Monday, April 01, 2013

Chicago Teachers Union President Laughs About Lying to Parents, Turning Students Into “Hostages”

Why is our government education system so dysfunctional? Perhaps because parents often don’t get the truth and administrators and teachers are constantly fighting each other.

That much can be discerned from the words of Karen Lewis, president of the radical Chicago Teachers Union.

Lewis appeared before the New York Collective of Radical Educators (an appropriate audience, to be sure) March 16 to give the keynote address at the group’s annual conference.

Lewis reminisced about her teaching days, when she would lie to parents when it came time to discuss their child’s performance. She then said – because of her lies – the student became her “hostage” who would do what she wanted.

Is this what parents want? Teachers lying to them about their children’s performance and behavior in school? Should the leader of one of the nation’s largest teachers unions be advocating such behavior?

Lewis also urged the attendees to make life difficult for their building principals.

“Do you have an insane principal?” she said, to laughs and clapping. “Anybody have an insane principal? Take ‘em out. What that means is remove them, by the way, Fox News … How do you do that? You organize to make their lives so miserable.”

Lewis is suggesting that educators should spend their time making the lives of their bosses miserable, apparently to the point where they choose to resign.

Is this the best use of teachers’ time and energy? Shouldn’t they be focused on helping kids learn and working with their principals to do what’s best for students?

Lewis’ rhetoric underscores the fact that teachers and school leaders are frequently at odds, to the detriment of the learning environment. It exposes the ugly truth about public schools - they’re often acrimonious places where the adults are fighting about adult issues and the children are left behind.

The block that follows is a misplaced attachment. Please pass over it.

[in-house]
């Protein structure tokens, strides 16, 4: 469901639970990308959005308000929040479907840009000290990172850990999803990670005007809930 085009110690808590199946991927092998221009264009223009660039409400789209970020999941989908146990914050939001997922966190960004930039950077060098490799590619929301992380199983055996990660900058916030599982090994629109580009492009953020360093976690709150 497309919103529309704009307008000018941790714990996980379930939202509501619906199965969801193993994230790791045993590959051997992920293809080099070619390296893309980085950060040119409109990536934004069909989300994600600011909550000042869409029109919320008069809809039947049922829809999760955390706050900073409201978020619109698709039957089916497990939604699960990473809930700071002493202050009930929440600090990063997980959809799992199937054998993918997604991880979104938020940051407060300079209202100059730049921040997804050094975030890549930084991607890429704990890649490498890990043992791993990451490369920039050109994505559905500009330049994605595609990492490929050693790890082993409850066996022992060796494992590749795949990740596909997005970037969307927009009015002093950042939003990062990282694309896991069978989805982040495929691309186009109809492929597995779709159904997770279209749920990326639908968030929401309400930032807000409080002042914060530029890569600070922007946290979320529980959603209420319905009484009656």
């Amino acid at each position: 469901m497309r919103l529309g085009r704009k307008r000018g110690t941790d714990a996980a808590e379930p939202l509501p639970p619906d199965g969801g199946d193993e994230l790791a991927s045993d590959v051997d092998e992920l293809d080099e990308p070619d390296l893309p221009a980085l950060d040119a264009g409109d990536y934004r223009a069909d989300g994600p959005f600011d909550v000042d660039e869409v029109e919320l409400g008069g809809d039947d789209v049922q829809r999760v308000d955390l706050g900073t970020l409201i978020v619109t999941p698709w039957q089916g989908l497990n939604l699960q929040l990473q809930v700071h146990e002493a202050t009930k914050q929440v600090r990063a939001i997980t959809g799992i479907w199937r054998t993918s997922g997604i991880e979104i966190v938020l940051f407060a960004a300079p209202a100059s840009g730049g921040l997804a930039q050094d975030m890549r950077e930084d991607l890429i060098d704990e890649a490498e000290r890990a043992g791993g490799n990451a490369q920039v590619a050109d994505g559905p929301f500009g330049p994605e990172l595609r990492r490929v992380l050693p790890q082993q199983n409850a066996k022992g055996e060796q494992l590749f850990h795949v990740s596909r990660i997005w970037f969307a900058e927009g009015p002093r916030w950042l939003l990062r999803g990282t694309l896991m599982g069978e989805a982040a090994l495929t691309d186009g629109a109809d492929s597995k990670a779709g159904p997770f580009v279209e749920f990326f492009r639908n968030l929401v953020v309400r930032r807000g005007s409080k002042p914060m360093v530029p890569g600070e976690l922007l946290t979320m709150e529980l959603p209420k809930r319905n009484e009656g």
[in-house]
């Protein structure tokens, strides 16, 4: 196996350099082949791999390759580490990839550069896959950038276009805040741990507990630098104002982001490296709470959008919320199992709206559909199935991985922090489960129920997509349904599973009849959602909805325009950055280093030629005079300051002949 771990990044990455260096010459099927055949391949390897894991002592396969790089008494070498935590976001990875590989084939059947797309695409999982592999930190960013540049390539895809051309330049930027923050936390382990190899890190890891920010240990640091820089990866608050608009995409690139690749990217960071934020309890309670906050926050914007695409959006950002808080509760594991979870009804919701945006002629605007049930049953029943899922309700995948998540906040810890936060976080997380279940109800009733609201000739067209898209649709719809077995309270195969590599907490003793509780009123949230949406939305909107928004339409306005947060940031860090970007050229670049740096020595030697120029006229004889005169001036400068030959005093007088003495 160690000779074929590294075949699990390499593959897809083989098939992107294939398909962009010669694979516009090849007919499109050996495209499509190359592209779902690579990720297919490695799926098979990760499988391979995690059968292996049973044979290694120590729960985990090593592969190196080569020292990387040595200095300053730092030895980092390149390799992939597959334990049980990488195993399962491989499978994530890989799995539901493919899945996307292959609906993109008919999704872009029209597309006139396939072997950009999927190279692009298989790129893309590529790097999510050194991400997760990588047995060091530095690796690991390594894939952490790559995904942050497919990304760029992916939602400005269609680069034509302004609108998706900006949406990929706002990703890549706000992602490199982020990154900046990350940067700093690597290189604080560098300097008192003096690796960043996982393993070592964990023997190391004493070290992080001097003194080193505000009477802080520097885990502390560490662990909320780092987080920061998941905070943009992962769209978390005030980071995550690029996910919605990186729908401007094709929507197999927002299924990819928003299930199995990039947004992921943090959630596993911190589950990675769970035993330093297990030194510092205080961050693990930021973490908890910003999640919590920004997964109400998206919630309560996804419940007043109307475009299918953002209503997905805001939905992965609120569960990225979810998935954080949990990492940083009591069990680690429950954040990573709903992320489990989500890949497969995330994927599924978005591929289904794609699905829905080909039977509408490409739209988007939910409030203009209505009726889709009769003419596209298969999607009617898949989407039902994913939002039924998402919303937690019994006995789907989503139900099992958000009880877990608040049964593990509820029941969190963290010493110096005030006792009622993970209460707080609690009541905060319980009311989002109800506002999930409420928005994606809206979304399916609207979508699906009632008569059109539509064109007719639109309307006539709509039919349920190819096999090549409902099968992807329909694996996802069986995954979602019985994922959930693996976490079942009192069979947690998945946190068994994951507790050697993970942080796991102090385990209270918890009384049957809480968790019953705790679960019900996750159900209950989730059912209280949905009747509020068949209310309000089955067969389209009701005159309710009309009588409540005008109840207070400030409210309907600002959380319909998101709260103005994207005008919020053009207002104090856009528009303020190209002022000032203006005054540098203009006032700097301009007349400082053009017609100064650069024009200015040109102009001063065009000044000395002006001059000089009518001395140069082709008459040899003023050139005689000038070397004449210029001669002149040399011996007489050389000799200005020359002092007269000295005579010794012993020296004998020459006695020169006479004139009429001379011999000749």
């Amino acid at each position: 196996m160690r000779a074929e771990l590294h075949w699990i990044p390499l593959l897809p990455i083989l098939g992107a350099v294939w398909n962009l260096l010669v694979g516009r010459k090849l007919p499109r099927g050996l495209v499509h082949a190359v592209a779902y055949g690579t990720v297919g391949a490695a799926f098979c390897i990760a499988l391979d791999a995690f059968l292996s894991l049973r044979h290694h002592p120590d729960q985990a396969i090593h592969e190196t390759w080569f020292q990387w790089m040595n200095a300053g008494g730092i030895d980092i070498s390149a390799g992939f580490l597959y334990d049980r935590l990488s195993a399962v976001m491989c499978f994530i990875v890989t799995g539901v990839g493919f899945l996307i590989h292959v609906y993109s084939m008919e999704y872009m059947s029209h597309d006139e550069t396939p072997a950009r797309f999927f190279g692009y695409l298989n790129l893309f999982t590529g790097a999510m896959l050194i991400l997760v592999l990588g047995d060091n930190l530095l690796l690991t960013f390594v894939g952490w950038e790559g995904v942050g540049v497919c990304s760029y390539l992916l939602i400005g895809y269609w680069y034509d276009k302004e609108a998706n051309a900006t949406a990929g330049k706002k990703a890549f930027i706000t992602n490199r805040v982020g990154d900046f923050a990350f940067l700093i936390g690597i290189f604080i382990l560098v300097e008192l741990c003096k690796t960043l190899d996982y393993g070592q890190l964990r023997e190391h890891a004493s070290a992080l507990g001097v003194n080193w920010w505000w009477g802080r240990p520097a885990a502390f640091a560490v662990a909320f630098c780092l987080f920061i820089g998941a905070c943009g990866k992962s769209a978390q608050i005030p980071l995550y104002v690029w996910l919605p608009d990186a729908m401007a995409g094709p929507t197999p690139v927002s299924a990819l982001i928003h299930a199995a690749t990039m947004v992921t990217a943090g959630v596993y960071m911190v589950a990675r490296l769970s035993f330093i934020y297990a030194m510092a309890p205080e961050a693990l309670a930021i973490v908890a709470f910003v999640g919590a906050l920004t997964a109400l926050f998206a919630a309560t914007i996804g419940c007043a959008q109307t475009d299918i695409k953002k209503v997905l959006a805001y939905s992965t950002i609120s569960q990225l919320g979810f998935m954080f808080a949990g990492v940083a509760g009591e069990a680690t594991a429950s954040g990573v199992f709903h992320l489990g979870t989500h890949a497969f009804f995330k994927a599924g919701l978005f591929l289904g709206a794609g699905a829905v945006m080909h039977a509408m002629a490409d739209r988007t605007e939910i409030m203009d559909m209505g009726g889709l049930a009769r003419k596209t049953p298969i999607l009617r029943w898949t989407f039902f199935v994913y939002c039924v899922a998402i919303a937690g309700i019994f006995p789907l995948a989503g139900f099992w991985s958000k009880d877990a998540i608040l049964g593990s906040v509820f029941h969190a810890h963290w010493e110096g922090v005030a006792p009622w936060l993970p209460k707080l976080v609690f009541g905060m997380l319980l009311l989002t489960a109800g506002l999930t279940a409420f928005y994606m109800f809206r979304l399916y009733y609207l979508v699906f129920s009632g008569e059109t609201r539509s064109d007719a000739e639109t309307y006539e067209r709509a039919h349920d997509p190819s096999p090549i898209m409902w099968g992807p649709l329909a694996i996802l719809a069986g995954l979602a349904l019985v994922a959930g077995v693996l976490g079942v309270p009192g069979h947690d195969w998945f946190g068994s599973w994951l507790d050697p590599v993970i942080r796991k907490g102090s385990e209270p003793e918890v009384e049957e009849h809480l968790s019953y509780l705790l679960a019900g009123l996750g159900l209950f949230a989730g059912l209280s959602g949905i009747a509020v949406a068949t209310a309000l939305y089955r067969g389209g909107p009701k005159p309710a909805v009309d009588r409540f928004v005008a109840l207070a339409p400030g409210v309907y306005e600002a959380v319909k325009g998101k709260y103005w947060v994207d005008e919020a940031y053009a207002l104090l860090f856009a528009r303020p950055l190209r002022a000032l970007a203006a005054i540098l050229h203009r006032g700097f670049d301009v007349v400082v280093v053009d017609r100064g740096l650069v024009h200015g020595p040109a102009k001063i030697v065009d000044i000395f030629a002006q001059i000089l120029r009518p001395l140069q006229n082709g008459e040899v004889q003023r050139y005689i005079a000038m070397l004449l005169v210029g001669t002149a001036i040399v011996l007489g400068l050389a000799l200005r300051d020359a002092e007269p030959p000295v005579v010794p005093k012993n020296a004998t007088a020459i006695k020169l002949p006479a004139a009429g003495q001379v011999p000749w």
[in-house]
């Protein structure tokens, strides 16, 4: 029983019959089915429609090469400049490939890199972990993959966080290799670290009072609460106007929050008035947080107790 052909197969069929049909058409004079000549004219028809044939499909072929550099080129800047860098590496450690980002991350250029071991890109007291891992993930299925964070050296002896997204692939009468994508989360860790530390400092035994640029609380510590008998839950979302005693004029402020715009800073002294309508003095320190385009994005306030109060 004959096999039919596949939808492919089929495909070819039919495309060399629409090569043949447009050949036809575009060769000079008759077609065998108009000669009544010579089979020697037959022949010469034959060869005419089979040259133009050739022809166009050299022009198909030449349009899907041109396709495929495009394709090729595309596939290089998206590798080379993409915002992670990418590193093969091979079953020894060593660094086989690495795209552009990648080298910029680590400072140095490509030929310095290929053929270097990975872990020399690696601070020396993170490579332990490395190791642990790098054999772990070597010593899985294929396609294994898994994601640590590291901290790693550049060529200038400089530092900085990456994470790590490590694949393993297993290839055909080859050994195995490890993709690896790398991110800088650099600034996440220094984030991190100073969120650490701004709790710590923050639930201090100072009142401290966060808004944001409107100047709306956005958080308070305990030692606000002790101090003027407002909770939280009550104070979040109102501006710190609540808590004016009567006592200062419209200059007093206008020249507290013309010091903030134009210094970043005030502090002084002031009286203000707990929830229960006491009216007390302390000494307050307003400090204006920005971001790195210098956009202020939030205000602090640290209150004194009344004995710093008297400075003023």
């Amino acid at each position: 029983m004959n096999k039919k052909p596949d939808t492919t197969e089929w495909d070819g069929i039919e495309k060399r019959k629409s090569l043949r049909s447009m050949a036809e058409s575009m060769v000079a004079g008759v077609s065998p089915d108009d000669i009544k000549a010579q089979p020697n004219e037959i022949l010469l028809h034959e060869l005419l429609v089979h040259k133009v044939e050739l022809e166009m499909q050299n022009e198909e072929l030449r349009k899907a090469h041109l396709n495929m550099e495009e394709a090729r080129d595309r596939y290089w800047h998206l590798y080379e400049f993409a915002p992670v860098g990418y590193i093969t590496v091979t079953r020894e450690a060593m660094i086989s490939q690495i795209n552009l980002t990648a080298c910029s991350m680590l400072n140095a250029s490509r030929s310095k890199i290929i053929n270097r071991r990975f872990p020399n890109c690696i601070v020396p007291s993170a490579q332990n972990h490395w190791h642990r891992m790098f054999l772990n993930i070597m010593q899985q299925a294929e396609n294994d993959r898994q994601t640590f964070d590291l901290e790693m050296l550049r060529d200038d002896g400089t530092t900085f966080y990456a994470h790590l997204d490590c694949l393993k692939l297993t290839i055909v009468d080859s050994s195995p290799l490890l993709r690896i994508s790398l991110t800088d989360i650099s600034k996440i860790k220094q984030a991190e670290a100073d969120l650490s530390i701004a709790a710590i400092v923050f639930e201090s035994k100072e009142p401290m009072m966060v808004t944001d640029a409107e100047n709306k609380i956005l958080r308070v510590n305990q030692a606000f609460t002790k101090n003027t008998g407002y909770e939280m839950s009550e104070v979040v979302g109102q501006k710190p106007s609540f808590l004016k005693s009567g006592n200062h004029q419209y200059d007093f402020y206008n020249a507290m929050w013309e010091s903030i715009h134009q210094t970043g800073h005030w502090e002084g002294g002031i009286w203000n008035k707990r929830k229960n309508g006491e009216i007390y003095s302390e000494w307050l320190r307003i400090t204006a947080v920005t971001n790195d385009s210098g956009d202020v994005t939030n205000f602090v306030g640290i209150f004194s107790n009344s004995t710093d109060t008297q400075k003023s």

Lawmakers: Anti-Bullying Conference Bullies Conservatives, Christians

A group of nearly two dozen Republican lawmakers is threatening to pull state funding from an Iowa community college unless they defund an anti-bullying program that the lawmakers say bullies Christians and conservatives.

The Des Moines Area Community College is one of several sponsors of the Iowa Governors Conference on LGBTQ Youth – scheduled to be held next week. The program was founded by Iowa Safe Schools.

The college’s Young Americans for Freedom chapter filed a Freedom of Information Act request and discovered that tax and tuition dollars were being used to cover the costs.

“It’s outrageous,” said Jake Dagel, chairman of the YAF chapter at the college. “My school has decided to use the money that I funded them – to go out and fund an event that’s bullying people with my beliefs.”

Dagel took issue with several of the workshops being offered at the conference – and said they were anti-Christian and anti-conservative.

“Who’s Afraid of the Big Bad Right Wing?” is the title of one workshop.

“Learn messages and methods to fight back against propaganda from the extreme right-wing, from Fox News and Rush Limbaugh to Bob Vander Plaats and Jan Mickelson,” read the workshop’s description.

Vander Plaats is president of The Family Leader, an Iowa-based socially conservative organization. Mickelson is a talk radio host at WHO in Des Moines.

A workshop about LGBTQ and the Bible ponders questions like, “Is the Bible an excuse to hate?” and “Can the love between two people ever be an abomination?”

“I have a problem because they are using taxpayer funds to bully people at an anti-bullying conference,” Dagel told Fox News.

Republican lawmakers released a statement denouncing the use of taxpayer funds to support the conference.

“We cannot in good conscience vote to give taxpayer dollars to people or groups who pervert the Bible, teach our youth to engage in dangerous behavior, and target individuals like Jan Mickelson for hatred and bullying,” their statement read.

The lawmakers vowed to vote against funding the community college unless they pull tax dollars from the LGBTQ conference.

Rob Denson, president of the college, told Fox News he will not withdraw funding from the event.

“Absolutely not,” he said. “All I know is the intent of Iowa Safe Schools is to support diversity and protect children.”

Denson confirmed they are sponsoring 50 students so they can attend the conference – costing $1,000.